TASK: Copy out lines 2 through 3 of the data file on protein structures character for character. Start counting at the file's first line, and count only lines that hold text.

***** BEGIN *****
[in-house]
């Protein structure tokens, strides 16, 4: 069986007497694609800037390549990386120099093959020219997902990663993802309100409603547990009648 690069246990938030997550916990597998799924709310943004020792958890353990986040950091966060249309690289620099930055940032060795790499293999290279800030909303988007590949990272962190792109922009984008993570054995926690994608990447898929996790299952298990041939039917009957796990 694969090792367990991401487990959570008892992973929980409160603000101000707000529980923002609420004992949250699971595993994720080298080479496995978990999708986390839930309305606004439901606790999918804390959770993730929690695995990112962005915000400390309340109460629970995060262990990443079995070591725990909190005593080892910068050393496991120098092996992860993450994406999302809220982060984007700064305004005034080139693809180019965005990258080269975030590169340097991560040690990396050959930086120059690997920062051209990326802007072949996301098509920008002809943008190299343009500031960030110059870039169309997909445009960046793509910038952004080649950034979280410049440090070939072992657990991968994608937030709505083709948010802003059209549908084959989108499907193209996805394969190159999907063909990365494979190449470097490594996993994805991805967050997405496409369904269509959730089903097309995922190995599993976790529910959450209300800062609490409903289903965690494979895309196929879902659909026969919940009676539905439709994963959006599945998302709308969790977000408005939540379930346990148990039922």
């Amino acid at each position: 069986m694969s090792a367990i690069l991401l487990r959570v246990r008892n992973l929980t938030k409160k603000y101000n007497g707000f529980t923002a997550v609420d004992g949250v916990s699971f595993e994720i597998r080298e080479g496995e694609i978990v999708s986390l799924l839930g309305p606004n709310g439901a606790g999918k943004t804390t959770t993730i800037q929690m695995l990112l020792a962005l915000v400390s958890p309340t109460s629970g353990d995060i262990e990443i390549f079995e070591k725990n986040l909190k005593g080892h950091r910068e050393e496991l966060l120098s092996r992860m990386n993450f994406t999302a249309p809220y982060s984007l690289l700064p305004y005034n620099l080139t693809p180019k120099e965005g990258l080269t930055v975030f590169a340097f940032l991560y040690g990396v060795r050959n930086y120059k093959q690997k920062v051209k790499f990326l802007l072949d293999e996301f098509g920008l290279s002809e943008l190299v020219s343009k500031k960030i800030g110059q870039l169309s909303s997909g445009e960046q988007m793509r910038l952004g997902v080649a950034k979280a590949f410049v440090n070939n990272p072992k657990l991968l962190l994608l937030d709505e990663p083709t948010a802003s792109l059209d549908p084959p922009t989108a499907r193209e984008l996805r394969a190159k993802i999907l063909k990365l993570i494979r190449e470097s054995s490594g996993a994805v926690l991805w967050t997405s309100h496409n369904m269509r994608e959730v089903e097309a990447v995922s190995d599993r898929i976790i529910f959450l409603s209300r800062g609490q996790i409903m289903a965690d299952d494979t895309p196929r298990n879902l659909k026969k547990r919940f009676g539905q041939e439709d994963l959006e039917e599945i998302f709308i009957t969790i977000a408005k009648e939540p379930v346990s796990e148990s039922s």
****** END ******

């Protein structure tokens, strides 16, 4: 069986007497694609800037390549990386120099093959020219997902990663993802309100409603547990009648 690069246990938030997550916990597998799924709310943004020792958890353990986040950091966060249309690289620099930055940032060795790499293999290279800030909303988007590949990272962190792109922009984008993570054995926690994608990447898929996790299952298990041939039917009957796990 694969090792367990991401487990959570008892992973929980409160603000101000707000529980923002609420004992949250699971595993994720080298080479496995978990999708986390839930309305606004439901606790999918804390959770993730929690695995990112962005915000400390309340109460629970995060262990990443079995070591725990909190005593080892910068050393496991120098092996992860993450994406999302809220982060984007700064305004005034080139693809180019965005990258080269975030590169340097991560040690990396050959930086120059690997920062051209990326802007072949996301098509920008002809943008190299343009500031960030110059870039169309997909445009960046793509910038952004080649950034979280410049440090070939072992657990991968994608937030709505083709948010802003059209549908084959989108499907193209996805394969190159999907063909990365494979190449470097490594996993994805991805967050997405496409369904269509959730089903097309995922190995599993976790529910959450209300800062609490409903289903965690494979895309196929879902659909026969919940009676539905439709994963959006599945998302709308969790977000408005939540379930346990148990039922």
């Amino acid at each position: 069986m694969s090792a367990i690069l991401l487990r959570v246990r008892n992973l929980t938030k409160k603000y101000n007497g707000f529980t923002a997550v609420d004992g949250v916990s699971f595993e994720i597998r080298e080479g496995e694609i978990v999708s986390l799924l839930g309305p606004n709310g439901a606790g999918k943004t804390t959770t993730i800037q929690m695995l990112l020792a962005l915000v400390s958890p309340t109460s629970g353990d995060i262990e990443i390549f079995e070591k725990n986040l909190k005593g080892h950091r910068e050393e496991l966060l120098s092996r992860m990386n993450f994406t999302a249309p809220y982060s984007l690289l700064p305004y005034n620099l080139t693809p180019k120099e965005g990258l080269t930055v975030f590169a340097f940032l991560y040690g990396v060795r050959n930086y120059k093959q690997k920062v051209k790499f990326l802007l072949d293999e996301f098509g920008l290279s002809e943008l190299v020219s343009k500031k960030i800030g110059q870039l169309s909303s997909g445009e960046q988007m793509r910038l952004g997902v080649a950034k979280a590949f410049v440090n070939n990272p072992k657990l991968l962190l994608l937030d709505e990663p083709t948010a802003s792109l059209d549908p084959p922009t989108a499907r193209e984008l996805r394969a190159k993802i999907l063909k990365l993570i494979r190449e470097s054995s490594g996993a994805v926690l991805w967050t997405s309100h496409n369904m269509r994608e959730v089903e097309a990447v995922s190995d599993r898929i976790i529910f959450l409603s209300r800062g609490q996790i409903m289903a965690d299952d494979t895309p196929r298990n879902l659909k026969k547990r919940f009676g539905q041939e439709d994963l959006e039917e599945i998302f709308i009957t969790i977000a408005k009648e939540p379930v346990s796990e148990s039922s």